Wednesday, April 19, 2017

Media and Culture Stories

Amazon is now a major force in literary translation

Risk-embracing culture driving successes, says outgoing AUSTRAC boss ... 
AUSTRAC has undergone a dramatic change, Jevtovic says, as it embraced new opportunities to fight against serious financial crime and terrorism, resulting in an organisation that is more agile, innovative, flexible and influential.
Risk Embracing Cultures

I tell my team that leadership is like this tree branch. The branch is always strongest where it connects with the trunk but it gets thinner and thinner. When leadership takes a walk on that branch and it gets thinner [and then] snaps, if you’ve brought your people on that journey, they are going to be there to catch you. But if they know nothing about you, why would they be there when it snaps?
Crime fighter Antipodean Serbian Paul Jevtovic follows the money at AUSTRAC

Behold the Thought Leader, a thinker so deft and deluded he can flatter great wealth even as he pretends to challenge it 

“Solving non-routine problems is a key competence in a world full of changes, uncertainty and surprise where we strive to achieve so many ambitious goals. But the world is also full of solutions because of the extraordinary competences of humans who search for and find them. We must explore the world around us in a thoughtful way, acquire knowledge about unknown situations efficiently, and apply new and existing knowledge creatively. The Nature of Problem Solving presents the background and the main ideas behind the development of the PISA 2012 assessment of problem solving ... 

SARITHA PRABHU: How The Left Distorted The Immigration Debate. “One thing they did successfully was blur the distinction between legal and undocumented immigrants.”
You mean, legal and illegal immigrants. “Undocumented” is just more blurring. But yeah. Plus:
The other way progressives distorted the immigration debate was to confuse the issue on whether immigration is a right or a privilege. Does the United States have a right, like any other country, to have a say in who, how many and what kind of immigrants (low-skilled, high-skilled) to allow into the country?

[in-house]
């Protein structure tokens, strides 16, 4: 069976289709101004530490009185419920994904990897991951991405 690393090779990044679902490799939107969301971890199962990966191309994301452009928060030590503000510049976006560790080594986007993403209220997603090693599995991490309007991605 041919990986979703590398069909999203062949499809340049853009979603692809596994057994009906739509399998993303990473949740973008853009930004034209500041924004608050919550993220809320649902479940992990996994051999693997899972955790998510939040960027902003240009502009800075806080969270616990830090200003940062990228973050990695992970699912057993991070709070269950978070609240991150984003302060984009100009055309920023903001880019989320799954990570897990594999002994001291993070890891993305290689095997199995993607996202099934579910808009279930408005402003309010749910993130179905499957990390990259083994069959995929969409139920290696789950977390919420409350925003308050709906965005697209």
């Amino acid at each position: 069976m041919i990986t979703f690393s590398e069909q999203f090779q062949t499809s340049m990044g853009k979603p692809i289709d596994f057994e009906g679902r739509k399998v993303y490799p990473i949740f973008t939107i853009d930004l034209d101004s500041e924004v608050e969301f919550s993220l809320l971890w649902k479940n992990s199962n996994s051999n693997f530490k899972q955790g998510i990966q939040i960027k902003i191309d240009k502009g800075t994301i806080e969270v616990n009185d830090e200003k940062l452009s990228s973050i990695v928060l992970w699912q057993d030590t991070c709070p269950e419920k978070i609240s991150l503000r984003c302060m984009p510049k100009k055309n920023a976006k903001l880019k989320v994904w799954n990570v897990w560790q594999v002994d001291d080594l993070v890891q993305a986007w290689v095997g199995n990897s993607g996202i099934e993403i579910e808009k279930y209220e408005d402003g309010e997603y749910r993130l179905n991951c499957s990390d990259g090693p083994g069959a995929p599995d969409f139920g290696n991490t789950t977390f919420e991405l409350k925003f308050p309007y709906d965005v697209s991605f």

Do non-criminal, hardworking, law-abiding people all over the world have a right to immigrate to this country?
In a rational, commonsense world, the respective answers to the above questions are obviously “yes” and “no.” But somehow, during the last eight years the debate shifted so much that the answers seemed to become “no” and “yes.”
Which is how you got Trump.

We have good news and bad news about metadata retention
ATO hits snag following HPE storage hardware migration

"Used as an underhand attack on 'the deplorables,' post-truth is itself deplorable. But the term becomes useful if we read it as shorthand for life after the pursuit of truth – that is, a way of life in which there is apparently no way to separate fact from fiction." — Andrew Calcutt, University of East London, in The Conversation 

President Trump has frequently used the term 'fake news' to discredit media outlets. A report by a Duke University journalism student found that of the 111 times he used the term (or retweeted it) since his election, 43 were aimed at coverage of Russia's alleged meddling in the 2016 U.S. presidential campaign.

Man accused of sending radioactive packages faces life sentence

Writing for the School Library Journal, two libriarians argue that the focus on fake news is misguided, distracting and “doesn’t even qualify for Band-Aid status on the spectrum of media literacy challenges.” Lack of research skills is the real problem, they say.

What’s behind the lack of outrage over a reporter who’s accused of fabricating facts for major publications? Rolling Stone will tell you.

The Daily Texan fact-checks the claims about the health benefits of cucumbers as noted in a song by reggae rapper Macka B. If you would like to check his claims about avocados and watercress, go for it. 

(1) Help win its 10th Webby. (2) The Ferret published its first fact check, on Scotland and the queue to join the EU. (3) Friends with a fact-checker? Full Fact has a book list for potential gifts. (4) The Fact-Checking Day guides for debunking urban legends and fact-checking political claims are now available in Portuguese. (5) Lupa launched its educational program.(6) Here's another academic survey you may want to participate in, from Colorado State University on the perception of fake news. (7) Enter your ideas for "TruthBuzz: The Viral Fact-Checking Contest." (8) See the keynote speaker signed on for Global Fact 4. (9) Snopes is now embeddable. (10) The University of Michigan is holding a free “Fake News, Facts and Alternative Facts Teach-Out” starting April 21. (11) This site gives you fake news and malware. Yay.

Do those post-debate discussions on cable news programs make any difference? Can fact-checking persuade people to change their minds about candidates? Here's some fact-checking, journalism and political research to watch for this year. 

  • On Thursday, Google announced it would be highlighting fact checks in search results. (Sloppy coverage ensued.)
  • The next day, Facebook launched a public service announcement in 14 countries asking readers to be wary of what it now calls "false news." (Full Fact is providing the tips on U.K. News Feeds).
Adam Mosseri, who is responsible for News Feed at the social network, told the Financial Times that third-party fact-checking could get paid. Later in the week, he gave journalists gathered in Perugia conflicting messages about the impact of the company's fake news fighting campaign

Tax Office commits to stop sharing personal data of its public servantsATO hits snag following HPE storage hardware migration